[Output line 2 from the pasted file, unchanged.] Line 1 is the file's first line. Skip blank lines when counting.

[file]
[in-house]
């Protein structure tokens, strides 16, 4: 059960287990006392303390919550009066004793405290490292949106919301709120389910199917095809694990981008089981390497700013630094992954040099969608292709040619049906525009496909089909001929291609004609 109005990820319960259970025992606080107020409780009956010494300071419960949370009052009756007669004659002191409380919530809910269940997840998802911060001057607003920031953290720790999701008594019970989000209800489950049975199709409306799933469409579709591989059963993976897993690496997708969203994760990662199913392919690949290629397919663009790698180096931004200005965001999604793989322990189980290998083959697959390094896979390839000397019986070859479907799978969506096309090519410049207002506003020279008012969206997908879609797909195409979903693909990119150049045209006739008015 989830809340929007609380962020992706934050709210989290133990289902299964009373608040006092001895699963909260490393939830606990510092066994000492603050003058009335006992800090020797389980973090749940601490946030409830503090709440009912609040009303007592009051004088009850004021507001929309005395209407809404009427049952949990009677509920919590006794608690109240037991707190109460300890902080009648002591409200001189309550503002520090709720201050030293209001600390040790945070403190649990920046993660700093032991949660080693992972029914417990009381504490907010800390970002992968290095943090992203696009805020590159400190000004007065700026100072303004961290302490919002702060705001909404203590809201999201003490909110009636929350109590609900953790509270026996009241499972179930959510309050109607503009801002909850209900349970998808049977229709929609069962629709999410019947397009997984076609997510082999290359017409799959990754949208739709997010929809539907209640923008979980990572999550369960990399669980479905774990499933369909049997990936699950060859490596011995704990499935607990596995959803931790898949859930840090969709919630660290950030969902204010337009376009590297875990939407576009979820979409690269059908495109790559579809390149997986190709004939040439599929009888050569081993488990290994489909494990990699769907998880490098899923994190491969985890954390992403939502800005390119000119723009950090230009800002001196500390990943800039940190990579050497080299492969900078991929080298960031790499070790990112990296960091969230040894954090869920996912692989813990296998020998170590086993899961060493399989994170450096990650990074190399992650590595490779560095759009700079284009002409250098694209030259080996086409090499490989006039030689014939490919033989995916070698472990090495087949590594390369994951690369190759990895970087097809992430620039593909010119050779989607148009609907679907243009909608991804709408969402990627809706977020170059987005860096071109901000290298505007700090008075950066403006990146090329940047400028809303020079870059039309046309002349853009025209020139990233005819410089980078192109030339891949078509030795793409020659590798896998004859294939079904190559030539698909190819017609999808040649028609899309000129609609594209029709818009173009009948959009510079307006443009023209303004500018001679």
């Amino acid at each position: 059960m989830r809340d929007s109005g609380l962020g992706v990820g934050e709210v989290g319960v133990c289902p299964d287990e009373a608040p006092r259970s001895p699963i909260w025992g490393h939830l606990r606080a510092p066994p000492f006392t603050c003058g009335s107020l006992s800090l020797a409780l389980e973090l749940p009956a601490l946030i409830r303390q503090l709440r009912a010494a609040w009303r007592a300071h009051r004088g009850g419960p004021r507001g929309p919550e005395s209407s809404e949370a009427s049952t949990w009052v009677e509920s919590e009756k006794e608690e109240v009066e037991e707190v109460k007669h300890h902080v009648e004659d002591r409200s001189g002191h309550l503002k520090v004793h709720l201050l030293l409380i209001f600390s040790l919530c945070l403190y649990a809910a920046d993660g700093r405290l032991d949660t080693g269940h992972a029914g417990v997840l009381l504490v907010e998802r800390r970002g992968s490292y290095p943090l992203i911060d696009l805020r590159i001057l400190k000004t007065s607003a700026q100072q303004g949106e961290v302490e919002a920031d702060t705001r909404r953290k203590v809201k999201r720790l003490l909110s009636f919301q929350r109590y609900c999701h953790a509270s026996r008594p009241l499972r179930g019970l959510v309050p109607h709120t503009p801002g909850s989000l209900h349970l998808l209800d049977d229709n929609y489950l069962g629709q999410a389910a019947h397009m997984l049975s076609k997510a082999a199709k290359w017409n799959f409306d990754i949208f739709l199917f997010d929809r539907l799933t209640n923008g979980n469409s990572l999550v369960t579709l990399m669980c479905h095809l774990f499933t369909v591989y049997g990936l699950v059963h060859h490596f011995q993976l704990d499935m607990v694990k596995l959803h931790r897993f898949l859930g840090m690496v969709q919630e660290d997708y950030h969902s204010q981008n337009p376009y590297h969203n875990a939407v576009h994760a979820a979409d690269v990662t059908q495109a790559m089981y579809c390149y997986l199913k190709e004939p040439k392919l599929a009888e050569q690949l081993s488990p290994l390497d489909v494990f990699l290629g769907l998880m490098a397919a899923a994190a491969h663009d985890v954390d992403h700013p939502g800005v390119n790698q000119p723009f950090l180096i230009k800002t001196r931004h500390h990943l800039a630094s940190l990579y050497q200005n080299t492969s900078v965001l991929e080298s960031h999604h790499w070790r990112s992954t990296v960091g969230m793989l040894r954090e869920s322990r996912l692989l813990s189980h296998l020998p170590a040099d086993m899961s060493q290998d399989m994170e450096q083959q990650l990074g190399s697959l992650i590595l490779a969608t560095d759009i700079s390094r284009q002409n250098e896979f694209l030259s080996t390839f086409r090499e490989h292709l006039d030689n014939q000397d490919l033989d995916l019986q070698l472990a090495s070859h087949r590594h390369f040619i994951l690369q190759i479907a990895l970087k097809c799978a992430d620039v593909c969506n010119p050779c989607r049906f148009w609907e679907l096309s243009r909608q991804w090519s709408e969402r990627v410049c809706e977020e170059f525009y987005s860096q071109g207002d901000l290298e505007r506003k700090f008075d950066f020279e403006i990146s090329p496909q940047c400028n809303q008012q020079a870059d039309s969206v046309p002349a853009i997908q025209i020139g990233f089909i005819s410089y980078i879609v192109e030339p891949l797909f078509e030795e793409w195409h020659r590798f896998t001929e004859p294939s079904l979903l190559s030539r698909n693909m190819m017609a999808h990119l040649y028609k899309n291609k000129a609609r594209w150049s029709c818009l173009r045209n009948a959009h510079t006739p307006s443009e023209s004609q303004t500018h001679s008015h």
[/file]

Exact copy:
């Protein structure tokens, strides 16, 4: 059960287990006392303390919550009066004793405290490292949106919301709120389910199917095809694990981008089981390497700013630094992954040099969608292709040619049906525009496909089909001929291609004609 109005990820319960259970025992606080107020409780009956010494300071419960949370009052009756007669004659002191409380919530809910269940997840998802911060001057607003920031953290720790999701008594019970989000209800489950049975199709409306799933469409579709591989059963993976897993690496997708969203994760990662199913392919690949290629397919663009790698180096931004200005965001999604793989322990189980290998083959697959390094896979390839000397019986070859479907799978969506096309090519410049207002506003020279008012969206997908879609797909195409979903693909990119150049045209006739008015 989830809340929007609380962020992706934050709210989290133990289902299964009373608040006092001895699963909260490393939830606990510092066994000492603050003058009335006992800090020797389980973090749940601490946030409830503090709440009912609040009303007592009051004088009850004021507001929309005395209407809404009427049952949990009677509920919590006794608690109240037991707190109460300890902080009648002591409200001189309550503002520090709720201050030293209001600390040790945070403190649990920046993660700093032991949660080693992972029914417990009381504490907010800390970002992968290095943090992203696009805020590159400190000004007065700026100072303004961290302490919002702060705001909404203590809201999201003490909110009636929350109590609900953790509270026996009241499972179930959510309050109607503009801002909850209900349970998808049977229709929609069962629709999410019947397009997984076609997510082999290359017409799959990754949208739709997010929809539907209640923008979980990572999550369960990399669980479905774990499933369909049997990936699950060859490596011995704990499935607990596995959803931790898949859930840090969709919630660290950030969902204010337009376009590297875990939407576009979820979409690269059908495109790559579809390149997986190709004939040439599929009888050569081993488990290994489909494990990699769907998880490098899923994190491969985890954390992403939502800005390119000119723009950090230009800002001196500390990943800039940190990579050497080299492969900078991929080298960031790499070790990112990296960091969230040894954090869920996912692989813990296998020998170590086993899961060493399989994170450096990650990074190399992650590595490779560095759009700079284009002409250098694209030259080996086409090499490989006039030689014939490919033989995916070698472990090495087949590594390369994951690369190759990895970087097809992430620039593909010119050779989607148009609907679907243009909608991804709408969402990627809706977020170059987005860096071109901000290298505007700090008075950066403006990146090329940047400028809303020079870059039309046309002349853009025209020139990233005819410089980078192109030339891949078509030795793409020659590798896998004859294939079904190559030539698909190819017609999808040649028609899309000129609609594209029709818009173009009948959009510079307006443009023209303004500018001679």